Myelodysplastic syndromes (MDS) are rare, which can make them difficult to study. The biggest challenge is finding enough patients to enroll in clinical trials that could help to advance treatment. But the Aplastic Anemia and Myelodysplastic Syndrome International Foundation (AAMDSIF), a nonprofit organization, wants to change this by providing patients and patient data to support research. One of its efforts in this area is the MDS Clinical Research Consortium. In an interview with CURE, Rami Komrokji, M.D., a hematologist at Moffitt Cancer Center in Tampa, Florida, discusses the advances...

Promising news for older AML patients

Originally Published: 07/19/2017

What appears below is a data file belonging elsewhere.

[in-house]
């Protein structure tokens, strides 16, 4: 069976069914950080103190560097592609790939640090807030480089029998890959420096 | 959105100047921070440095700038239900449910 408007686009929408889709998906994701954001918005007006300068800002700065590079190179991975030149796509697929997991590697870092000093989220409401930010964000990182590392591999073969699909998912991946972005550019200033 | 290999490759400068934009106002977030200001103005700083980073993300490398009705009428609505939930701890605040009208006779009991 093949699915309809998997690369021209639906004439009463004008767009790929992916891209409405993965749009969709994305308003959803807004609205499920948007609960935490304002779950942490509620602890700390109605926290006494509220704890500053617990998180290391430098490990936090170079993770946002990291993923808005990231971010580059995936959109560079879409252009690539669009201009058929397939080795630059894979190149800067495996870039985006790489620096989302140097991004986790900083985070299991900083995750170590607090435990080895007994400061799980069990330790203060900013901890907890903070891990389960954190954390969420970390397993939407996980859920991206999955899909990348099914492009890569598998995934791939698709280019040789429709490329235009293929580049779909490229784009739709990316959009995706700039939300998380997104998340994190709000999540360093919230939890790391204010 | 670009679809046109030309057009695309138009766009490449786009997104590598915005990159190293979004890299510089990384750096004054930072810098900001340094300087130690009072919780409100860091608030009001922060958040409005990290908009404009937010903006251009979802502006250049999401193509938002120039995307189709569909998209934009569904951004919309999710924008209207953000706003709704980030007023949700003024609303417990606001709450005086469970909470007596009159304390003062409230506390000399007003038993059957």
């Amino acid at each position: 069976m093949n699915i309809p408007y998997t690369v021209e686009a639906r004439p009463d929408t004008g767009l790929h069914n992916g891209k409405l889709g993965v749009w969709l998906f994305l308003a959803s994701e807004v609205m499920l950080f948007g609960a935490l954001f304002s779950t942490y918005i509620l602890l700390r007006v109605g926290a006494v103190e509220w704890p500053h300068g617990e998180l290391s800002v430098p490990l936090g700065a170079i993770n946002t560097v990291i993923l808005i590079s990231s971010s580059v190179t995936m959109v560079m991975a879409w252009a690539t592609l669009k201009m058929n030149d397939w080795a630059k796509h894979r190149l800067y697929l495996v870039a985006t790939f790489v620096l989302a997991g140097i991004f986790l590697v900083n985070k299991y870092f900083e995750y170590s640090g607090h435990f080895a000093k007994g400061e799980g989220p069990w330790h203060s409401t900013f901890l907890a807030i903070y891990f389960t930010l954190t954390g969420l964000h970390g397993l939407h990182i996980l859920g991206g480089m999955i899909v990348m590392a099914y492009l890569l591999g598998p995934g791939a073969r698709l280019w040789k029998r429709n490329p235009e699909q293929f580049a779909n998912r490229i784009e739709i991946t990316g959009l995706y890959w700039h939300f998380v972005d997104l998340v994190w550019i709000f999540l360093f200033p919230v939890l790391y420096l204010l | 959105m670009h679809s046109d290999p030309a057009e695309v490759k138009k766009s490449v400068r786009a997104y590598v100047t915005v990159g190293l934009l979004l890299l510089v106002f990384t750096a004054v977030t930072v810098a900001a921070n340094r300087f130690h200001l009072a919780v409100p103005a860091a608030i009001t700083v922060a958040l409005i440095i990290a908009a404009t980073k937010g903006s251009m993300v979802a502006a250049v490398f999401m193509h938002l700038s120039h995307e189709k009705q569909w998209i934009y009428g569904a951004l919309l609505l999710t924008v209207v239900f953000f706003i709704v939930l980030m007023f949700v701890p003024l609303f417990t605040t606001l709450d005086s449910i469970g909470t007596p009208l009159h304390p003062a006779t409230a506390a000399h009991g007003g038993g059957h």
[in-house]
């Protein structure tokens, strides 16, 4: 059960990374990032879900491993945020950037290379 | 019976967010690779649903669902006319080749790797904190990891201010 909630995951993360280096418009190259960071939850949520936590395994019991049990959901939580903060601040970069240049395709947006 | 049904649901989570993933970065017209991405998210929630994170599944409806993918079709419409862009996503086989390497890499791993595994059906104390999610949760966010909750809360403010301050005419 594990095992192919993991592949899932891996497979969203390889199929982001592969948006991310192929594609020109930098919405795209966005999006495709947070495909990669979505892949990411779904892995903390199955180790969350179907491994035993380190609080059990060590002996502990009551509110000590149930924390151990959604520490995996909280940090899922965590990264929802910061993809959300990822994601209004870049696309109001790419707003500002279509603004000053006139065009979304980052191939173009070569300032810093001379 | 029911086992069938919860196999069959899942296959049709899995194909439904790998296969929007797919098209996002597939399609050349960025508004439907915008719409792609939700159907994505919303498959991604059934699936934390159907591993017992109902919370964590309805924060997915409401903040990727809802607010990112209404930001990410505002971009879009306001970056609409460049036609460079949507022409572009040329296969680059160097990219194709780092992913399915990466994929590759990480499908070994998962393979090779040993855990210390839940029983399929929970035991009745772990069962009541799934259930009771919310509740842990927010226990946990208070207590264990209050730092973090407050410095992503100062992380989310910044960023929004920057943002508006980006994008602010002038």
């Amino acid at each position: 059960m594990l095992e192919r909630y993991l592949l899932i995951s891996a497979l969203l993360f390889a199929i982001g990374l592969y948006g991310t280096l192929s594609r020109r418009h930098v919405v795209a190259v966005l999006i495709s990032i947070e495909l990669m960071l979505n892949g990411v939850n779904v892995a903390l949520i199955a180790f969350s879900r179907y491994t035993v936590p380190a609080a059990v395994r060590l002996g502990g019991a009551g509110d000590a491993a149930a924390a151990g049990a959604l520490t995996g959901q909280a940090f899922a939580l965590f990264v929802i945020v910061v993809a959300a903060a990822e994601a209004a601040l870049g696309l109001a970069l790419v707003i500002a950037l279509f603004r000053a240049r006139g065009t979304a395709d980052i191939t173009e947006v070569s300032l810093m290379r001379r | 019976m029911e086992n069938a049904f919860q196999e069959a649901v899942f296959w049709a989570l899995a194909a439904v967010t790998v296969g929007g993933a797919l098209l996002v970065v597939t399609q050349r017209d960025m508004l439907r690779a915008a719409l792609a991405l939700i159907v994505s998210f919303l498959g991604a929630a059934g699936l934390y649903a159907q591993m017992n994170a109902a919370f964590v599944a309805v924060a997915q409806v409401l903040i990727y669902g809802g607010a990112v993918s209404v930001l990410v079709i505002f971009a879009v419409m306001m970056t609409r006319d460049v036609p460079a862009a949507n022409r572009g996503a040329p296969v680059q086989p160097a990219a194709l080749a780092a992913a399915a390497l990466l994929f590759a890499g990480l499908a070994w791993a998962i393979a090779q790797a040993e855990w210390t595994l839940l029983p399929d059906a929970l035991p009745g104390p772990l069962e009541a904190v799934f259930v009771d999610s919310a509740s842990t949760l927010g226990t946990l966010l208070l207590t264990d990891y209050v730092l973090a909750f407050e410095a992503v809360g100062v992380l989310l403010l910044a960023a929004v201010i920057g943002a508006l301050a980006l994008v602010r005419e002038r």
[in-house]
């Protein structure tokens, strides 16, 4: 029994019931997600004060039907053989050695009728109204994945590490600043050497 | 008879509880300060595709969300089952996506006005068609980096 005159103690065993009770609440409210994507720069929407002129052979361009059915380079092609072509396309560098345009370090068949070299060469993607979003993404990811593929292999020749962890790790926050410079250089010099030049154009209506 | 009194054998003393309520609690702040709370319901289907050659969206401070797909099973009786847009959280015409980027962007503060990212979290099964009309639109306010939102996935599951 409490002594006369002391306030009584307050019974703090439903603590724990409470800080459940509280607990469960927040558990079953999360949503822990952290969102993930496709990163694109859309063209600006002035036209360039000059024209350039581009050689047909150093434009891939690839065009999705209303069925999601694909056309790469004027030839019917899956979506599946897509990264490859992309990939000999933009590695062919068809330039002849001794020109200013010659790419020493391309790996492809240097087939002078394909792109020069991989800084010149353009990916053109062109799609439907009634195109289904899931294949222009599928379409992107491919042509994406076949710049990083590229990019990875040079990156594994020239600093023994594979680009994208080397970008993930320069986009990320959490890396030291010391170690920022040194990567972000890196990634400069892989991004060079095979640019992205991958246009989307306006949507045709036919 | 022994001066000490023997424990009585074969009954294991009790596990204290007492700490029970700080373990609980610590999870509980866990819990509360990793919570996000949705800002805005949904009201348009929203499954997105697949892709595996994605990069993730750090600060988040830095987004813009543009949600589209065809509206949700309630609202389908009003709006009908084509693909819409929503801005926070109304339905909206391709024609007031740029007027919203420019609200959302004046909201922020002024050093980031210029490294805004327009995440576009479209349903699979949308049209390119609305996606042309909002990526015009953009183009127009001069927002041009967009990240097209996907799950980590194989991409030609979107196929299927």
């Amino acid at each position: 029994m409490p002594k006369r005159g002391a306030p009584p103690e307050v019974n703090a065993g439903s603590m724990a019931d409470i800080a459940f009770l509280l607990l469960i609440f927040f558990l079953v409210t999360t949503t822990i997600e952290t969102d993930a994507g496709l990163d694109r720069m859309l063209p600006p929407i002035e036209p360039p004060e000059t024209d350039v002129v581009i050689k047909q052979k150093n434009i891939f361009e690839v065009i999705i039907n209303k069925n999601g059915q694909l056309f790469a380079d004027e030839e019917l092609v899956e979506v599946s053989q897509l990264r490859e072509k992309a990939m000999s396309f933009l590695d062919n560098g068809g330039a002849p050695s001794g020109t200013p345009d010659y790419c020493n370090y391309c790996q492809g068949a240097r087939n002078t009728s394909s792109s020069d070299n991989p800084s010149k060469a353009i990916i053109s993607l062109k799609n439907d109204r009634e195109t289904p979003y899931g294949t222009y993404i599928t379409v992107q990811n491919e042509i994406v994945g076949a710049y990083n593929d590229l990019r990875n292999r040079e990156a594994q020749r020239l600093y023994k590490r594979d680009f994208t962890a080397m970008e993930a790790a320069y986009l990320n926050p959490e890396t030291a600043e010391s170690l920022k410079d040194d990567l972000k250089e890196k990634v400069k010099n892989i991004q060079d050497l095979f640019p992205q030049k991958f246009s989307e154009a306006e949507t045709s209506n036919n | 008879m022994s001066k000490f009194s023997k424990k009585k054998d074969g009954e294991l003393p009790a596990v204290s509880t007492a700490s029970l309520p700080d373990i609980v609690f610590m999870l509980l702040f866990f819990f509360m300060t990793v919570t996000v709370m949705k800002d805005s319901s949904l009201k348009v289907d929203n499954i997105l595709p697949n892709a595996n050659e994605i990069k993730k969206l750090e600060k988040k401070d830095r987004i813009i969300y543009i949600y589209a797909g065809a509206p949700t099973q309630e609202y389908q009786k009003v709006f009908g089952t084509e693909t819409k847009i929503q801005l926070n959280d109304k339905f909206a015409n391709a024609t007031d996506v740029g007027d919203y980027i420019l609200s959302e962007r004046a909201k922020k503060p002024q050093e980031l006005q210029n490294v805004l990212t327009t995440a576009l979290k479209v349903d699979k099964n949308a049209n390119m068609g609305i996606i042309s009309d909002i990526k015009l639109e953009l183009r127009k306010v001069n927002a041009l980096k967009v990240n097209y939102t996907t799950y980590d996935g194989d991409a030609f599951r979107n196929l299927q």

A combination of the BCL-2 inhibitor venetoclax with a hypomethylating agent may produce high overall response rates among older patients with newly diagnosed acute myeloid leukemia (AML), early data showed. Among 100 patients age 65 years and older with previously untreated AML, the combination of venetoclax with either decitabine or azacitidine was associated with a 69% overall responses rate, reported Keith W. Pratz, MD, of Johns Hopkins University in Baltimore. “Venetoclax, when combined with decitabine or azacitidine, has a tolerable safety profile in treatment-naive elderly patients...

Filling Unmet Need in MDS Treatment

Originally Published: 07/10/2017
Rami S. Komrokji, M.D., clinical director of Hematologic Malignancies at Moffitt Cancer Center, discusses an unmet need in the treatment of myelodysplastic syndrome (MDS). While some agents have made progress in the treatment of MDS, stem cell transplant is still the only curative method, and patients need more options. But now that researchers have spent the last few years better understanding the biology of the disease, there are some promising trials and treatments in the pipeline, Komrokji says.